The Love Of Richard Nixon – 5/10
Lifeblood is my least favourite Manics album and this lead single demonstrates why. It’s a very strange song, both lyrically and musically and doesn’t work particularly well in either sense. Somehow it got to Number 2 in the charts too…
Empty Souls – 6/10
A much more obvious single than its predecessor, it’s also still quite weak and dangerously Coldplay-lite. It also loses points for the unneccessarily provocative ‘collapsing like the Twin Towers’ line.
Your Love Alone Is Not Enough – 8/10
My feelings about this one are slightly mixed. A large part of it borders on the simple repetition of You Stole The Sun From My Heart and irritates me, but then it kicks into life with both Bradfield and Nina Persson on soaring vocal form. A good pop duet that falls just short of great.
Autumnsong – 7/10
For me, this song epitomises Send Away The Tigers, because it’s largely ok, it sounds like it should be a really good song, but there’s not enough substance to make it that. Plus it steals the guitar line from Sweet Child O’ Mine.
Indian Summer – 7/10
You can pretty much read the above sentiments to describe this song too, but without the Guns ‘n’ Roses bit.
(It’s Not War) Just The End Of Love – 9/10
With no singles released from Journal For Plague Lovers, this was the first new single in a while from the Manics and it was a great way to return with their best rock anthem in a long time.
Some Kind Of Nothingness – 8/10
Another very good single from Postcards From A Young Man, this duet with Ian McCulloch is suitably catchy and entertaining, so it was a surprise that even a performance on Strictly Come Dancing (seriously) failed to prevent it being the first Manics single in almost 20 years not to reach the Top 40.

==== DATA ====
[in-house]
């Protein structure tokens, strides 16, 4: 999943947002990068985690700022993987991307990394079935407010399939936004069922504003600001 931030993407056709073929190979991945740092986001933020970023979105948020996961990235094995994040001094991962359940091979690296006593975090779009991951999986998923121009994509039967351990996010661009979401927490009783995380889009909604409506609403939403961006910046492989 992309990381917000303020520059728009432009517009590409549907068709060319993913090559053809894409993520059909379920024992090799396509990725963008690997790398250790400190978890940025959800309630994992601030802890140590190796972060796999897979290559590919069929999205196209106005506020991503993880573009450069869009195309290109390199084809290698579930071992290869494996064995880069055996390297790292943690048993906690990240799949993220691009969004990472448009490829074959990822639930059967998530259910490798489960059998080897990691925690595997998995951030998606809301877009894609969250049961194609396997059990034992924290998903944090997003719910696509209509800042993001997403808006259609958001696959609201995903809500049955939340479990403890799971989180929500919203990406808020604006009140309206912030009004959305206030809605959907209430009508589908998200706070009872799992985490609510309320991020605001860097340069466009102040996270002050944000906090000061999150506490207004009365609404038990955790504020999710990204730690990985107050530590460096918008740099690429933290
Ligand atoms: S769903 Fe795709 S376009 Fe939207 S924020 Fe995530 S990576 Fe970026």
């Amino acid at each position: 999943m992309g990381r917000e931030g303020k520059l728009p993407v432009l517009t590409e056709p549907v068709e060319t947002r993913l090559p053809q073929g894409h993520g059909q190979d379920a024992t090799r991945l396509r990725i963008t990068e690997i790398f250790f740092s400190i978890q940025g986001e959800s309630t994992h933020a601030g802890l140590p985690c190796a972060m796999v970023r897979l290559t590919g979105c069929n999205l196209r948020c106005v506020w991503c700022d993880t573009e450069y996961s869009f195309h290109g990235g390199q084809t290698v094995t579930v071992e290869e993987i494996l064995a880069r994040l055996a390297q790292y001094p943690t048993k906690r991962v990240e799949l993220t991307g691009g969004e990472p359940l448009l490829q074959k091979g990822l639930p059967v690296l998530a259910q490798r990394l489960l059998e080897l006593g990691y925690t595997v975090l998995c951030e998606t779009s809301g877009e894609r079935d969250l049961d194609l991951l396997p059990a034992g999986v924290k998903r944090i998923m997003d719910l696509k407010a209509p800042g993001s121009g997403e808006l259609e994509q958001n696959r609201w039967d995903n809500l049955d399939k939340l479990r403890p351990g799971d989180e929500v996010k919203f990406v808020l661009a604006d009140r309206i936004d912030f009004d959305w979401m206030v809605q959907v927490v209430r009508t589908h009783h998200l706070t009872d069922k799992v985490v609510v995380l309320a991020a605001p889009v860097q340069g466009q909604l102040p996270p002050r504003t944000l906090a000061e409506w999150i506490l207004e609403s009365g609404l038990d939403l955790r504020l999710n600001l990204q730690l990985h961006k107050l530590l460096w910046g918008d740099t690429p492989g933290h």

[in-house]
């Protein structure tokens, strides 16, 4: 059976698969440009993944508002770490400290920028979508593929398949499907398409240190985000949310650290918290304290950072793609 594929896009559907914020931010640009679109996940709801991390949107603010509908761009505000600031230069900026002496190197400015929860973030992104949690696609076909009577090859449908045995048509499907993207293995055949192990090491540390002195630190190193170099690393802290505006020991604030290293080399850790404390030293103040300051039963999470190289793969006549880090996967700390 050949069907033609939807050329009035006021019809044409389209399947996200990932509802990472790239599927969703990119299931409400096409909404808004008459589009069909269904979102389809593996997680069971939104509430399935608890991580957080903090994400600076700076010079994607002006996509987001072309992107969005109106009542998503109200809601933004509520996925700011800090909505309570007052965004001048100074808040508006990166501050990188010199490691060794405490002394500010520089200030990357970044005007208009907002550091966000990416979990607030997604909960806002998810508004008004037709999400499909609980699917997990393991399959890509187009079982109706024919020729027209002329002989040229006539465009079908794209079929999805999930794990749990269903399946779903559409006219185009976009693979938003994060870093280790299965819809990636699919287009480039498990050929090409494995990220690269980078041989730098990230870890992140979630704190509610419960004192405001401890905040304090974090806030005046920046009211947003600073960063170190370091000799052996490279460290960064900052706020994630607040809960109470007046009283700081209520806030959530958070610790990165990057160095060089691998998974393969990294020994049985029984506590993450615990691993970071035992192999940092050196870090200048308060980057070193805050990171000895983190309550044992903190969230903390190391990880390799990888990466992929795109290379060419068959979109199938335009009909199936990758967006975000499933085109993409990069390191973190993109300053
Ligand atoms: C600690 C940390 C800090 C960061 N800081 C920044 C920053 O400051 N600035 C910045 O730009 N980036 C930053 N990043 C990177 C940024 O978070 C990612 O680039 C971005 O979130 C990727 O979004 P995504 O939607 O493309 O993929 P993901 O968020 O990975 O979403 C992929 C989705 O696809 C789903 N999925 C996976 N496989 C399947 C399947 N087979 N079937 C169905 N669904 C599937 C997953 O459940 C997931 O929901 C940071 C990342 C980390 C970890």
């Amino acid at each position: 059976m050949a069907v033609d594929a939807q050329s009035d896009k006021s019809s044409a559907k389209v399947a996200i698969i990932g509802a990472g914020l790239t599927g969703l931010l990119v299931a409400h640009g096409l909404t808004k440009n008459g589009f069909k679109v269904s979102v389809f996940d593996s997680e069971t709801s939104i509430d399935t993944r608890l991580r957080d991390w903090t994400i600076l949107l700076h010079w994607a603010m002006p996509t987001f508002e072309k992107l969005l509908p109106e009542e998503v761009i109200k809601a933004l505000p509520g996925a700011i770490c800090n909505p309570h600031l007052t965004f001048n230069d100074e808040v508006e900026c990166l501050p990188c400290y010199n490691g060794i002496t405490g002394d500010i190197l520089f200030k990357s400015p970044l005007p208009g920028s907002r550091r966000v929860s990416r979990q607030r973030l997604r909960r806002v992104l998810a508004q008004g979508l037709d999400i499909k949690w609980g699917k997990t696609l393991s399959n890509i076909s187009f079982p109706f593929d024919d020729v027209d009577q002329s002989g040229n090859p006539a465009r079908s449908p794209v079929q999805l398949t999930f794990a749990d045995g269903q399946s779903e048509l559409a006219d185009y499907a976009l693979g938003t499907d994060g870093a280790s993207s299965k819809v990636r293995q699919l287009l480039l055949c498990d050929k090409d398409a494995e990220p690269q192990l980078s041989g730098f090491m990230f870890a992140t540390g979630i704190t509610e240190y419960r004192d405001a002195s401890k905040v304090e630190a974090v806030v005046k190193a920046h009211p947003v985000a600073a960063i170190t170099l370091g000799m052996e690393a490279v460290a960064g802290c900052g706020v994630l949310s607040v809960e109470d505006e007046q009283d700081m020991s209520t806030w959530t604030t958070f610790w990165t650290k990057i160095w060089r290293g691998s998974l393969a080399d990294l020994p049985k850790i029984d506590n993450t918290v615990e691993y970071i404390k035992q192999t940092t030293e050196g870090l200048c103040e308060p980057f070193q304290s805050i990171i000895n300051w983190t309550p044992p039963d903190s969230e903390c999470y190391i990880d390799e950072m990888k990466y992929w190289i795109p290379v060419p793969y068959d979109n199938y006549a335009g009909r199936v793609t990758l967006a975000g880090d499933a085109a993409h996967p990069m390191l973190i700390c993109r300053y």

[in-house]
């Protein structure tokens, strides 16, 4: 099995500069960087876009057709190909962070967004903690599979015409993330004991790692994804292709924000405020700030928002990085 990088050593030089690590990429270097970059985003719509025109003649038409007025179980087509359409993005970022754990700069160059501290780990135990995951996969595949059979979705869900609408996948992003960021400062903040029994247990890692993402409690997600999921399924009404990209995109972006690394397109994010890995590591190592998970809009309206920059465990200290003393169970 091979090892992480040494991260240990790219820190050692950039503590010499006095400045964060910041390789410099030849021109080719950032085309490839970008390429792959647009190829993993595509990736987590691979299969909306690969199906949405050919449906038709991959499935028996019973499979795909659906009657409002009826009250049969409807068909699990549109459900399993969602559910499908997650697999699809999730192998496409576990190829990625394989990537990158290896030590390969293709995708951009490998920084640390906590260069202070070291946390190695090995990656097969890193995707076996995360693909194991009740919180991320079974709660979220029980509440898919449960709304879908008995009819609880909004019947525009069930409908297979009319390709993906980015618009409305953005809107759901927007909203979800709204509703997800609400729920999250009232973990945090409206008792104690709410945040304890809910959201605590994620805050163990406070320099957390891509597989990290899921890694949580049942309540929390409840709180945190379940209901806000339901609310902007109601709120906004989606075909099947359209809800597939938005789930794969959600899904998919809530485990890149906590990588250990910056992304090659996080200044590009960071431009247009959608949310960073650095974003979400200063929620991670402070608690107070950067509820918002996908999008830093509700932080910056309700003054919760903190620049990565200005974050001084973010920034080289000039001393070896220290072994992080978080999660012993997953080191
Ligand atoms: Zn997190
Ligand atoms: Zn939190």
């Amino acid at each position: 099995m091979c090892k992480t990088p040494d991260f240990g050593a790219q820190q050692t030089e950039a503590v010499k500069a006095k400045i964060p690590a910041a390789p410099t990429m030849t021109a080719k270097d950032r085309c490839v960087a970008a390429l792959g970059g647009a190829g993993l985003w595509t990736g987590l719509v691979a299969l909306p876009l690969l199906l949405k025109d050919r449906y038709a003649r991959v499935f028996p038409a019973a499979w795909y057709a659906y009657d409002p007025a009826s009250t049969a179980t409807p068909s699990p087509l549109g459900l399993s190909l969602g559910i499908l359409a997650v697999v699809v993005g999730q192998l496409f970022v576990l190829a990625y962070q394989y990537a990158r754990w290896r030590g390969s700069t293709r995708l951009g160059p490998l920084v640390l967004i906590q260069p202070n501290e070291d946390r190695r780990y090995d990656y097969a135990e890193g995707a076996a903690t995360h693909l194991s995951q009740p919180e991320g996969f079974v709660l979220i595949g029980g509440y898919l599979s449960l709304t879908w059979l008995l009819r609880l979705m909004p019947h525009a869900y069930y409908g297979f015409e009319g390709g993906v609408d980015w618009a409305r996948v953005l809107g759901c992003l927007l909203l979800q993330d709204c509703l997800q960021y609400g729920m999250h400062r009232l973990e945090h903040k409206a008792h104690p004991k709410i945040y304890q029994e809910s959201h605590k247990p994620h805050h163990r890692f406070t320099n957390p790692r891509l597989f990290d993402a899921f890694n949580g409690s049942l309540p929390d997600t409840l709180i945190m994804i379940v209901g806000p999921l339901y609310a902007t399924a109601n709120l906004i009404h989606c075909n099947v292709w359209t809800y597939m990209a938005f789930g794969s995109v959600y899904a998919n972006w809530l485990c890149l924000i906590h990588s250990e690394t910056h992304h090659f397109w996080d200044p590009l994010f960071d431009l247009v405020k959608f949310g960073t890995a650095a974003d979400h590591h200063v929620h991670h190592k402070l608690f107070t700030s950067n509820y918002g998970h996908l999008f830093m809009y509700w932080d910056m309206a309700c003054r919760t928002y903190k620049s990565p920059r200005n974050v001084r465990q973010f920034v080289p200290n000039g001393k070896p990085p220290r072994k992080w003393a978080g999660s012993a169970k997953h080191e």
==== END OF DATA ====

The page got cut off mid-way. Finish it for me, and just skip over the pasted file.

Postcards From A Young Man – 9/10
The title track from the album fared even worse in the charts, another surprise given how commercial it was (certainly compared to some of the material higher up in this list, but it’s another great song from a band who were definitely in top form again.
This Is the Day – 8/10
Another single that didn’t make much of an impression on the world, but added new material to the National Treasures album, it’s a cover of a song by The The. I think the Manics are an excellent covers band and I think this is better than the original because the guitar refrain works so well.
Pop music's great lost album has finally come home. SMiLE (or Smile, as I'm going to call it to save effort) was going to the record that changed everything and confirmed Brian Wilson as the greatest songwriter and producer America has ever known. Instead, it became the 1960s' Icarus Moment, as he soared too close to the sun and came crashing back down to earth. Over 40 years later, does it live up to its reputation?